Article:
By Ellen Marshall | June 27, 2005

Emperor Penguins move so gracefully and uniquely that it only makes sense a film like Luc Jacquet’s “March of the Penguins” should revel in them. Jacquet has beautifully documented the harrowing travel, mating and quest for food and warmth the penguins encounter during the Antarctic winter. The film goes beyond a nature movie with excellent photography and the determination of the animals it documents.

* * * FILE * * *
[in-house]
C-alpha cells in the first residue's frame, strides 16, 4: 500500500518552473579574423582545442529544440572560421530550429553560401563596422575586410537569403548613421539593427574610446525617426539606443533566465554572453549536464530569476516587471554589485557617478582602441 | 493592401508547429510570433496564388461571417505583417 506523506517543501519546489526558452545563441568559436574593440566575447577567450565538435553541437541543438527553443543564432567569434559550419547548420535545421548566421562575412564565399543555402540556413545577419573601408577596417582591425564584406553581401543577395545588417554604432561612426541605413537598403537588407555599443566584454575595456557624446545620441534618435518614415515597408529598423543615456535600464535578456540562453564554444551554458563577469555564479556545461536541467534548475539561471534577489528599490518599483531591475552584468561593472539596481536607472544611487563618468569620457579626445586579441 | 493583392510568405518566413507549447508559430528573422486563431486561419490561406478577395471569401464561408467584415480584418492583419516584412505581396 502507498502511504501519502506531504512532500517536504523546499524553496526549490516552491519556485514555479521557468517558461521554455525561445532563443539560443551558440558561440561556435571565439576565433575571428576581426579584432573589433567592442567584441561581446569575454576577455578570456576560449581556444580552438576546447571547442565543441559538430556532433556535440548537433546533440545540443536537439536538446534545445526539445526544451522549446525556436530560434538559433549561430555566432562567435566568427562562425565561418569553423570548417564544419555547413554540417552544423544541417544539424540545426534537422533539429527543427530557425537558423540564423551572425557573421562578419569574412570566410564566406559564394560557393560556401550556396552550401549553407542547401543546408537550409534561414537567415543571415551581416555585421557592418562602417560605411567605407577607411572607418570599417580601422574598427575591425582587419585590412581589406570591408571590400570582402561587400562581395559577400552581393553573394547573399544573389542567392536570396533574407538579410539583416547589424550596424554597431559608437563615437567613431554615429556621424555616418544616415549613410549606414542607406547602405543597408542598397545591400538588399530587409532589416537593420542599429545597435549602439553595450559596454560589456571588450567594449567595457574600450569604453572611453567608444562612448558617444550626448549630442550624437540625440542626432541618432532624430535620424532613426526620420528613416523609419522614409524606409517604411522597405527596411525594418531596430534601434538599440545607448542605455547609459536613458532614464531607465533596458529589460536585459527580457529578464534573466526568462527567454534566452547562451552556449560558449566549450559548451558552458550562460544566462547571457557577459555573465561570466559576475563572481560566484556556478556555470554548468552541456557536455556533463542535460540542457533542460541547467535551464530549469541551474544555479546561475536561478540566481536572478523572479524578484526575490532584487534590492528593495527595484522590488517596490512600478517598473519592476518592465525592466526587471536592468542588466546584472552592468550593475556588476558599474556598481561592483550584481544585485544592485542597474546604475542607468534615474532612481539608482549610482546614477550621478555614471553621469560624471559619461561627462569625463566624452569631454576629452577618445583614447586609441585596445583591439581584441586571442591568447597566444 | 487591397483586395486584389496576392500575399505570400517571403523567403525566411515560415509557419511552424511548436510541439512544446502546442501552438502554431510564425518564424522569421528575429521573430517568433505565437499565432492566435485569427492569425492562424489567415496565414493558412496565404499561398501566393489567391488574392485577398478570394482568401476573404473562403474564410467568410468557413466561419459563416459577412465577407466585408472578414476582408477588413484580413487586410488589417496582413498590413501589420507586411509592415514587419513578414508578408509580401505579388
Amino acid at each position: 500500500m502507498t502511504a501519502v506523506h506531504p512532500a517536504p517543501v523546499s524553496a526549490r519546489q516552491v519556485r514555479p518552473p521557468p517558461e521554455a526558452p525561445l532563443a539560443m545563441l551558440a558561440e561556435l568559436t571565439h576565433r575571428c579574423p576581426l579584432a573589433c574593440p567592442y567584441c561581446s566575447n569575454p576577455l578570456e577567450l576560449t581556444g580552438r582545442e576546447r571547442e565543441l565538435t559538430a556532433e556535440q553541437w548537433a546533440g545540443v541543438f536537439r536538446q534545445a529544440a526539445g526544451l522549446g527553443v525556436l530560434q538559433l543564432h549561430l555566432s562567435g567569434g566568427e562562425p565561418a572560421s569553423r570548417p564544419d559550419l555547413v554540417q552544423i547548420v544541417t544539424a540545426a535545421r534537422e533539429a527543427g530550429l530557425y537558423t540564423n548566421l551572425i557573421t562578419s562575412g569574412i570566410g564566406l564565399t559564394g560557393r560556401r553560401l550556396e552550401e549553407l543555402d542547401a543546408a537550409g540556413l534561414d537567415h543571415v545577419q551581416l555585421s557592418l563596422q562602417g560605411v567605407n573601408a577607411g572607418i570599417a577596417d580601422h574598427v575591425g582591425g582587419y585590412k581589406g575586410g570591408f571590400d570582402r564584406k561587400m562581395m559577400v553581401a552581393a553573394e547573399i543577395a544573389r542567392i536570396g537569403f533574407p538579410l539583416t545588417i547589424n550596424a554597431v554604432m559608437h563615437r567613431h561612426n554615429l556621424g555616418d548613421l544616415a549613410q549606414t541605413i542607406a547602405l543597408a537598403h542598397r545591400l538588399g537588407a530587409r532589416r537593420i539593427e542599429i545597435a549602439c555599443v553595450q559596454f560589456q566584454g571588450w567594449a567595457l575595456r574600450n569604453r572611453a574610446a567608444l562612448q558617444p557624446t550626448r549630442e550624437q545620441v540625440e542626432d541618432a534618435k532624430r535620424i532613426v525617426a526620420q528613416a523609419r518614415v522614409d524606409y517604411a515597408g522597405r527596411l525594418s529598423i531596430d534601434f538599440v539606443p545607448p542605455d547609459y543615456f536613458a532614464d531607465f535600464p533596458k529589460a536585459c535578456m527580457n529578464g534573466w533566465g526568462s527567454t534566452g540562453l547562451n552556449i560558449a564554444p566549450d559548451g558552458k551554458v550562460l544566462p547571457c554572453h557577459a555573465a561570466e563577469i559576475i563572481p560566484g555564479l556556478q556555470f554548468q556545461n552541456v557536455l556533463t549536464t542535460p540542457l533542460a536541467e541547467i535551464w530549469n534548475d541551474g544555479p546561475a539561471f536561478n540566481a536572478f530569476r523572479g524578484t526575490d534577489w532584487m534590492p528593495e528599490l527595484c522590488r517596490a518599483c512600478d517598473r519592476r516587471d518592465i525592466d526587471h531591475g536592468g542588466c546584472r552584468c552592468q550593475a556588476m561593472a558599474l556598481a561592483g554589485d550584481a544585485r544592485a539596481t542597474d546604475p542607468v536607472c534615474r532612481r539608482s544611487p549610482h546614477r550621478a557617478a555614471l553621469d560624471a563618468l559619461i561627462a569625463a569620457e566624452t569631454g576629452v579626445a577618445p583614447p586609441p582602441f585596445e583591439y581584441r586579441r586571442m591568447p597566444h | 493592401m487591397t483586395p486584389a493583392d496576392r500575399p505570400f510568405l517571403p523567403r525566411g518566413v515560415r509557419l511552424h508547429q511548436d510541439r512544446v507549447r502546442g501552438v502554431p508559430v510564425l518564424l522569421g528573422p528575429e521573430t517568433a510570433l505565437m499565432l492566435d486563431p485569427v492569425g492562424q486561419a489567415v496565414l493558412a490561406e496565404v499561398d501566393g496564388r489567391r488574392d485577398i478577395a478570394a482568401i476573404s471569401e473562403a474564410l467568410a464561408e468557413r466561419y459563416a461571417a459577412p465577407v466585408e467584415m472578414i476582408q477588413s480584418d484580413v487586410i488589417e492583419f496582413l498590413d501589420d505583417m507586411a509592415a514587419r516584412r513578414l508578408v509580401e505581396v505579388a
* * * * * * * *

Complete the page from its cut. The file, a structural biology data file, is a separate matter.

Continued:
The impressive spectacles depicted include mass migration in which the penguins walk and slide on their stomachs to reach the mating grounds, protect their babies from bereaved mothers who try to steal them, and share moving moments of intimacy. There are even close-ups and quick moving shots in the stunning underwater footage, which includes a dramatically shot and edited flee from a predator. The visuals are so good that some of the materials designed to dramaticize it are superfluous. The electronic music overplays and the voice overs, done in the voice of a male, a female and a chick, are far more poetic than they need to be. When a documentary crew shot incredible footage of a group of penguins struggling through a horrific blizzard, you don’t need to try so hard to make it exciting.

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